Rules for Canadian passport photos
Why can't I smile in my passport photo?
The International Civil Aviation Organization recommends that passport photos be taken with a neutral expression for use with facial recognition systems - advanced technology that helps prevent fraud by electronically verifying identity based on each person's unique facial features.
You must submit two (2) identical photos with each passport application.
Canadians outside Canada: Make sure your photographer is aware of Canadian photo requirements.
Print a copy of this page and take it with you.
Your photos must be:
- taken by a commercial photographer.
- 50 mm wide X 70 mm high (2 inches wide X 2 3/4 inches long) and sized so the height of the face measures between 31 mm (1 1/4 inches) and 36 mm (1 7/16 inches) from chin to crown of head (natural top of head).
- clear, sharp and in focus. Photos may be in colour or in black and white.
- taken with a neutral facial expression (eyes open and clearly visible, mouth closed, no smiling).
- taken with uniform lighting and not show shadows, glare or flash reflections.
- taken straight on, with face and shoulders centered and squared to the camera.
- taken in front of a plain white or light-coloured background with a clear difference between your face and the background. Photos must reflect/represent natural skin tones.
- original photos that are not altered in any way or taken from an existing photo.
- reflect your current appearance (taken within the last 12 months).
- professionally printed on plain, high quality photographic paper (photos printed at home and photos printed on heavy weight paper are not acceptable).
The following must be included on the back of one photo:
- the name and complete address of the photo studio and the date the photo was taken. The photographer may use a stamp or handwrite this information. Stick-on labels are unacceptable.
- your guarantor clearly write: "I certify this to be a true likeness of (applicant's name)" and sign his or her name (unless you are applying to renew a passport, as no guarantor is necessary for renewals).
- Glasses, including tinted prescription glasses, may be worn in photos as long as the eyes are clearly visible and there is no glare in the glasses. Sunglasses or photos where there is the red-eye effect are unacceptable.
- Hats and head coverings must not be worn, unless it is worn daily for religious beliefs or medical reasons. However, your full face must be clearly visible and the head covering must not cast any shadows on your face.
- Your hair can be down.
- Shadows are not acceptable. Lighting must be uniform to avoid shadows across the face or shoulders, around the ears or in the background.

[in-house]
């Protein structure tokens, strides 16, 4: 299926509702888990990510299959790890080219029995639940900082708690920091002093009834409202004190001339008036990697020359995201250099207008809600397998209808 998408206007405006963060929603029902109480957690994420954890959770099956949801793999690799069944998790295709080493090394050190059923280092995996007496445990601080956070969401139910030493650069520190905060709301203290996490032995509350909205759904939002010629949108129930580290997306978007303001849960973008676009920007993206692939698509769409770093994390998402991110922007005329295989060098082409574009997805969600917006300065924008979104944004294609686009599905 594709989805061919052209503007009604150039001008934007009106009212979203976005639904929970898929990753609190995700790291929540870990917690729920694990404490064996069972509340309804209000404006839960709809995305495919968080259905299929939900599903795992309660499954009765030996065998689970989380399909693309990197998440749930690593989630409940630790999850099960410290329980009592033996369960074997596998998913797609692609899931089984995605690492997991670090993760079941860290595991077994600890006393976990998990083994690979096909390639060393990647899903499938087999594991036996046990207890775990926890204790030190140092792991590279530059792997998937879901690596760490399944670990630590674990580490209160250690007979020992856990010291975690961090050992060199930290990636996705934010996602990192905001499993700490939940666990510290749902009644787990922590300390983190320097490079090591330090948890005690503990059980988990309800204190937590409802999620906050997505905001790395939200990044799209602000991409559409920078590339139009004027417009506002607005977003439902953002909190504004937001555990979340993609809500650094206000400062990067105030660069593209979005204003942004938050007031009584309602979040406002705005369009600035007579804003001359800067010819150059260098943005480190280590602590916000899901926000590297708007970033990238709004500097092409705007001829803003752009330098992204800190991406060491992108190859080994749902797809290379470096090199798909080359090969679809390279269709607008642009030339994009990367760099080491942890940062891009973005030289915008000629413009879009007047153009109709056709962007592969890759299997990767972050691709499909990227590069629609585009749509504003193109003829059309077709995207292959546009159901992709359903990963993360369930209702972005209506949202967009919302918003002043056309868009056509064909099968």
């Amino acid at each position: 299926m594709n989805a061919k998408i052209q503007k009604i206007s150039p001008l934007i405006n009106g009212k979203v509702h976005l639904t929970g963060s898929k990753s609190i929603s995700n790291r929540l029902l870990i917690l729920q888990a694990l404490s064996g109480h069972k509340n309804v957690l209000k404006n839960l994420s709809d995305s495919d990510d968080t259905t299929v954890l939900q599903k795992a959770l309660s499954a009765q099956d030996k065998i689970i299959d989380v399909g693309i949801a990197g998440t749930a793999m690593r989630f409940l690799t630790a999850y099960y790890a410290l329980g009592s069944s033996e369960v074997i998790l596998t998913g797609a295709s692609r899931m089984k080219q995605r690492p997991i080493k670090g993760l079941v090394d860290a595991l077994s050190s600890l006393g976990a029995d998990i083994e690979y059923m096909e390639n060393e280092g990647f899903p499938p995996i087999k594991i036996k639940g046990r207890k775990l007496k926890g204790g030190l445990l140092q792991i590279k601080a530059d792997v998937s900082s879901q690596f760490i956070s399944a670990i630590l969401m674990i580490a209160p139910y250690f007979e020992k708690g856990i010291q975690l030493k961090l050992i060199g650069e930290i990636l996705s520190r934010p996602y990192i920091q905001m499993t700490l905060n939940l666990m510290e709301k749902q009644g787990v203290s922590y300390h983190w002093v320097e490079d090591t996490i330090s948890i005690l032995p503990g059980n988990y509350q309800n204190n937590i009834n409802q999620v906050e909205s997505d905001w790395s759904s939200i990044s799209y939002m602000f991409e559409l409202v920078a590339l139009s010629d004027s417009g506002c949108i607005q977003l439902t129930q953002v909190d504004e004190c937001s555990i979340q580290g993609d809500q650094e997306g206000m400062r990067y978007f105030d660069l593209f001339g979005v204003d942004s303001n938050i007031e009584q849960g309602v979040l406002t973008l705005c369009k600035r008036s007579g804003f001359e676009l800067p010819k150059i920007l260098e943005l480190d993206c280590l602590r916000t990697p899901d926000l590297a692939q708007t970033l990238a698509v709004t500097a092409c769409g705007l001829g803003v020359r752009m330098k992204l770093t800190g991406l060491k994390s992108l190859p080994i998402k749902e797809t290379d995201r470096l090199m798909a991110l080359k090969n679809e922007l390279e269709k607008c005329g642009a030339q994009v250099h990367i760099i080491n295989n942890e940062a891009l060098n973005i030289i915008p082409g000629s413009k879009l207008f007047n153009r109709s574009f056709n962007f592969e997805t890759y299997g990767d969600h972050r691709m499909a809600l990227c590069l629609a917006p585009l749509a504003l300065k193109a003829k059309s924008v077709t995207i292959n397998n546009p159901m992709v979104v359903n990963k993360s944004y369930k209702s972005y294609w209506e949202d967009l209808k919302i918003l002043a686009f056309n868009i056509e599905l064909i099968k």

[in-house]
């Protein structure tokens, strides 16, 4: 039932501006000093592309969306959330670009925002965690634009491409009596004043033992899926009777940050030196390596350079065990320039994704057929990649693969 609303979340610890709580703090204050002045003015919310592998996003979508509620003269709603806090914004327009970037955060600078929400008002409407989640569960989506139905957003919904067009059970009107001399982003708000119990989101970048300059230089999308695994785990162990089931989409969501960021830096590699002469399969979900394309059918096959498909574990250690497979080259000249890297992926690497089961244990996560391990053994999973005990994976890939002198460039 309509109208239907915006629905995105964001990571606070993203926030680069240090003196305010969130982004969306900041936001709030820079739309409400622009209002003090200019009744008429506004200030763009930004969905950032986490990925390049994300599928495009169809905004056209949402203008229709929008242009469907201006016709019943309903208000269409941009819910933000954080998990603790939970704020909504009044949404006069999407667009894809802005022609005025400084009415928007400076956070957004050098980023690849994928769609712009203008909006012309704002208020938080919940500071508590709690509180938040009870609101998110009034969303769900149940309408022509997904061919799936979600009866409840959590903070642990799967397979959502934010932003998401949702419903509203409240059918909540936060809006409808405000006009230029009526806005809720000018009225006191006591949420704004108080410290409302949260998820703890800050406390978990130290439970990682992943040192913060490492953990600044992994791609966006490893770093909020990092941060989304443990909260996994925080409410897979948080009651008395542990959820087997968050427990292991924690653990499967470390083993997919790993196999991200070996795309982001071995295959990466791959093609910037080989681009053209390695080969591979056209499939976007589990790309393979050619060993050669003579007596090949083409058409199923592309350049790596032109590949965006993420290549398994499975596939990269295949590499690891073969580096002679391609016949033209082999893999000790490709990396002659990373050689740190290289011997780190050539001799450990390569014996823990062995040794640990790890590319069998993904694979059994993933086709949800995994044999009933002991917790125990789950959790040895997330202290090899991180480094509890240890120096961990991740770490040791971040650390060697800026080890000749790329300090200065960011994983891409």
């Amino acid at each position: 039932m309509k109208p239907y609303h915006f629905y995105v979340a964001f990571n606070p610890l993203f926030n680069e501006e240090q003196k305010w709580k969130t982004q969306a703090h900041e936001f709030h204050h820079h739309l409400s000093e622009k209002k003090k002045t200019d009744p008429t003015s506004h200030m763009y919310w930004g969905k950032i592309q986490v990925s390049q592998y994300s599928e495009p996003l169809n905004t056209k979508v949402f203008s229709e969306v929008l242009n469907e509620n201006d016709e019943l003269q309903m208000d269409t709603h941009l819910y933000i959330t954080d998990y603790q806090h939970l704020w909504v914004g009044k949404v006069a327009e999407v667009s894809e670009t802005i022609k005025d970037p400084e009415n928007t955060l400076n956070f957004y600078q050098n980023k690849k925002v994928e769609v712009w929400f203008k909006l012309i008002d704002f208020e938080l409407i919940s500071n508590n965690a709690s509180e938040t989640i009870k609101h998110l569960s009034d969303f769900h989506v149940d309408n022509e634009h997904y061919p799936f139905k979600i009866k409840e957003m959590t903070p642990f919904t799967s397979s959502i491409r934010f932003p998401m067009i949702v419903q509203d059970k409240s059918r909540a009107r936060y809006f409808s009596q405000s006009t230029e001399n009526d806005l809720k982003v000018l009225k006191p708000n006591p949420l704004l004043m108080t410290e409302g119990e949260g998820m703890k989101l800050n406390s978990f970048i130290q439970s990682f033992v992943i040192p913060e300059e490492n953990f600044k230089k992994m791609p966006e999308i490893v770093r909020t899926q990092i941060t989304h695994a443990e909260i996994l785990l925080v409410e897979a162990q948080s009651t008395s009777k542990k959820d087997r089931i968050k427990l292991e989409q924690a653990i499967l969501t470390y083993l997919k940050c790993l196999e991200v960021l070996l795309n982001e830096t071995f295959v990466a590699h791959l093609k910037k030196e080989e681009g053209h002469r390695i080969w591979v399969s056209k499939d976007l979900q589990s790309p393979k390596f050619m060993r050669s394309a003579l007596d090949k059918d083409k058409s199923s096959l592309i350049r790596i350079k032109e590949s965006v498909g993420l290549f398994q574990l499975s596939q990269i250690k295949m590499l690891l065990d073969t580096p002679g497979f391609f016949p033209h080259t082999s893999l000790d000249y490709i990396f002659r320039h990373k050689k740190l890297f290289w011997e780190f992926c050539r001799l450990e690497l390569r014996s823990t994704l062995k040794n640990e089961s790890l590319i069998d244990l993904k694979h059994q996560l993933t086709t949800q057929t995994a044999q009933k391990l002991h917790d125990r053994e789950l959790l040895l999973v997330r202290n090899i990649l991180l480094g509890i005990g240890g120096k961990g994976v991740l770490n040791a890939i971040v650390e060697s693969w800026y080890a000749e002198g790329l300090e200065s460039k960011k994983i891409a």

- Child photos must follow the same rules indicated above.
- Photos must show the child's head and shoulders only. Parent's or child's hands must not appear in the photo.
- Passport Canada recognizes the difficulty in obtaining a neutral expression of a newborn and will allow for some tolerance in this regard.
- For newborn babies, the photo may be taken while the child is sitting in a car seat, as long as a white blanket is placed over the seat behind the child's head. There must be no shadows on the face or shoulders, around the ears or in the background.
- If applying for a one-time replacement passport for a child, you must include a photo that has been taken within one month of the date the application is submitted.
Acceptable photosFootnote 1
Height of face correct
Correct child pose
Shadow behind ears
Hands in picture
Reflection on glasses
Face not square to camera
Facial features not clearly visible
Your application will be rejected if your photos do not meet these specifications. An altered photo refers to any photo that has been edited or changed in any way, by any means, and includes, but is not limited to technical corrections or enhancements such as adjustments to colour, brightness, contrast and sharpness of the image, cropping around the subject’s head and shoulders (cutting and pasting the subject against a white background), editing of the facial features (changing size or shape of eyes, nose, mouth, ears, etc.), editing to improve the appearance of the subject (eliminating wrinkles, blemishes, birthmarks; changing hair colour; removing red-eye; removing glare, etc.), changing the background (eliminating shadows, etc.), editing the subject’s clothing (changing colours, etc.).
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